During my limited time spent on the expedition I saw Indigenous people walking with whites, pensioners walking with 15 year old boys, all ages and genders together. The sense of camaraderie and shared aspirations ameliorated any discomforts and nourished a feeling of moral correctness.
Bringing the Star towards its home through the night under a rising moon accompanied by a herd of inquisitive cattle was a memorable experience. It was a gratifying thing to do, in the best of company.
The final night was spent 11 kilometres out of Taroom, off the Cracow Road outside Bundalla Station. This open area was once the place where the surviving Iman people were corralled before deportation from their own land. The overcast conditions and occasional showers created a feeling of introspection. The venue was spartan, but the full moon, when it broke through, powerfully reminded us of a sense of purpose.
The ABC and NITV (National Indigenous TV) were in attendance.
As the sun rose in the east, the moon gave way in the west, and the stage was set for a most memorable day. We 20 or so set out towards Taroom and along the way we were joined by more and more people. A local policeman walked with us and had his turn carrying the Star on its homeward journey. The day was full with the breaking down of barriers. The people had spoken.
By the time we reached Taroom the procession had swelled to perhaps more than 500 souls. Amongst us were First Nation people from at least 5 different tribal groups, walking harmoniously together with the later arrivals – immigrants over the last couple of hundred years.
When we arrived at the Taroom showgrounds the crowd swelled considerably. There was a smoking ceremony to invite the tribal ancestors to join us. A welcome to country in Iman language, then English, was followed by traditional dance. Representatives from both black and white members of the community paid respect to the Star, and all that it symbolised. We ate together. A significant act of Reconciliation had been achieved.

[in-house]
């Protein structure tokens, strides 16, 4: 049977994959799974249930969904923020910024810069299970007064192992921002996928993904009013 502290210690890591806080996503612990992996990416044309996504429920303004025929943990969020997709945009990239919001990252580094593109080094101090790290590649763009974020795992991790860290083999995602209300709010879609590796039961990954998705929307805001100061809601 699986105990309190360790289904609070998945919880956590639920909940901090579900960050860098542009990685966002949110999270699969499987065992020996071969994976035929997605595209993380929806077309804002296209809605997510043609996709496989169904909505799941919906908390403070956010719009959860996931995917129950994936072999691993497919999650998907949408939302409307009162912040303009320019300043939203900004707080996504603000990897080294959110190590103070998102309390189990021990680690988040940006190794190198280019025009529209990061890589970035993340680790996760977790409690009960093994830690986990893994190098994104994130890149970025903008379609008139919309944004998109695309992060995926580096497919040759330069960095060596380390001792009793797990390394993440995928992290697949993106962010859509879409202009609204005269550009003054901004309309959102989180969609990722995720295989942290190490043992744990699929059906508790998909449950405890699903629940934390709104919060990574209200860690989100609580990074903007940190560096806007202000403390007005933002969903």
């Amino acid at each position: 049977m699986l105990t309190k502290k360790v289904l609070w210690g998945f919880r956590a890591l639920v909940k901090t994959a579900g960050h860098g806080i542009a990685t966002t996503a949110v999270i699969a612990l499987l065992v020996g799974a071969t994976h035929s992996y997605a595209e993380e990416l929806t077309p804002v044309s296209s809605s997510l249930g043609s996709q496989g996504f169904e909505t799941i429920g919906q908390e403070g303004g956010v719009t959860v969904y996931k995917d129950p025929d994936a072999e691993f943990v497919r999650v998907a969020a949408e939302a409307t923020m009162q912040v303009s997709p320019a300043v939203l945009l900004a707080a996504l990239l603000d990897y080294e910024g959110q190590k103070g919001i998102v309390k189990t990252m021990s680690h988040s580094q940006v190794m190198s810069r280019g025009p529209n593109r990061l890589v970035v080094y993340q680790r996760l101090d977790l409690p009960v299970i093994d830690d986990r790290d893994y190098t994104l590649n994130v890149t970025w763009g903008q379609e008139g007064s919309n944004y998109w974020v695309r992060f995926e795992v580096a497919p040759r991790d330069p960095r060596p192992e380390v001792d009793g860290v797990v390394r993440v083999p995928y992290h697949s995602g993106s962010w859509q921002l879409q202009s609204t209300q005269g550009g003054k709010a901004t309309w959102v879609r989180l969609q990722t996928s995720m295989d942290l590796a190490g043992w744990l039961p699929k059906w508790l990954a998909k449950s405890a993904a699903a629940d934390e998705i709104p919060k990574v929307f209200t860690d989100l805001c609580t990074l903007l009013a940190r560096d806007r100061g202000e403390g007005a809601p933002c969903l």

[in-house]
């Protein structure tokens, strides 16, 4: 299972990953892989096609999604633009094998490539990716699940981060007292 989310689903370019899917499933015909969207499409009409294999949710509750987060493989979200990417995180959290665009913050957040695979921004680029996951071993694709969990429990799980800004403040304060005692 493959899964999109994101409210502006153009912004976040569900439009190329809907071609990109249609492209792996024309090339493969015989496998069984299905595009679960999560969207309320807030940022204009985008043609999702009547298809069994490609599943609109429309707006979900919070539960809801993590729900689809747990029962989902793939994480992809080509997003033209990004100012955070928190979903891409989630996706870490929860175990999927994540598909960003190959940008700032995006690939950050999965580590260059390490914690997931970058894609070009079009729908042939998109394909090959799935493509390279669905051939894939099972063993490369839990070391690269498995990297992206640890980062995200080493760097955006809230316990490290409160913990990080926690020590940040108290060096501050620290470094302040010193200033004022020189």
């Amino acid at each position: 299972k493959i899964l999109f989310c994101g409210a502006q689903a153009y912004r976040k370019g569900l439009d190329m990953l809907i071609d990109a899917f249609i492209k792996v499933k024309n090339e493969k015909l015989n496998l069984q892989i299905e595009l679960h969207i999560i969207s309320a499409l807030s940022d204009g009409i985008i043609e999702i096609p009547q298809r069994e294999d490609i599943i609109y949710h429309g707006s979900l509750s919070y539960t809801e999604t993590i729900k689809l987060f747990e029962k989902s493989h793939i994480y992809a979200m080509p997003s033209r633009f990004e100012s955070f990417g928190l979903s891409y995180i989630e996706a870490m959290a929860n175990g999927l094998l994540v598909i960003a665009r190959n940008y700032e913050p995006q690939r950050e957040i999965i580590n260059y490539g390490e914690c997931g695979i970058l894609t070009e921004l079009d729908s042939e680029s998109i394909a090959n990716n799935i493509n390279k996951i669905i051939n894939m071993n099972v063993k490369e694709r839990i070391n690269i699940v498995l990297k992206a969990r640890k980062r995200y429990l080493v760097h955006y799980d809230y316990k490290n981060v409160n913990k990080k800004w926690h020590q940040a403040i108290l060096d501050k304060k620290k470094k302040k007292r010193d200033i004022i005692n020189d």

We then carried the Star to its final resting place at the Taroom Museum for the opening of the Wardingarri Keeping Place. Thousands of Aboriginal artifacts are stored here until they can be safely returned to Country. The advent of Coal Seam Gas mining in the area has necessitated the removal of many of these artifacts to a safe place.
At the opening of the Keeping Place we were welcomed by Uncle Stuart White and Aunty Heather Tobane (amongst others). John Danalis spoke of a need for respect, and for community supporting community.
I consider this to be the most significant act of Reconciliation that I have witnessed, and was honoured to be able to participate in it.1.
- Honour the Iman people and support ongoing efforts to reclaim their cultural heritage.
- Raise national awareness concerning returning cultural property from private and institutional collections, both in Australia and abroad.
- Celebrate the opening of the Keeping Place.
- Celebrate NAIDOC week and play a part in Makarrata.
- Promote Taroom/Banana Shire and support their ongoing reconciliation efforts.
- Raise national awareness of small town museums and local historical societies.
- An interesting aside – in the process of arranging the Pilgrimage, serendipity stepped in and John met a woman whose husband had also souvenired a stone arrangement from the west. As a result of this coincidence and conversation it came to the realisation of them both that the two artifacts were taken at the same time and that the two men knew each other. It was only this chance meeting that brought to the woman’s awareness where the stone arrangement in her possession had come from. It was also returned and is now in the Keeping Place. It is in 3 pieces which, when assembled, become a Turtle. It is most likely a ceremonial stone.
Disclaimer: views represented in SOFiA articles are entirely the view of the respective authors and in no way represent an official SOFiA position. They are intended to stimulate thought, rather than present a final word on any topic.
Photo by Greg Spearritt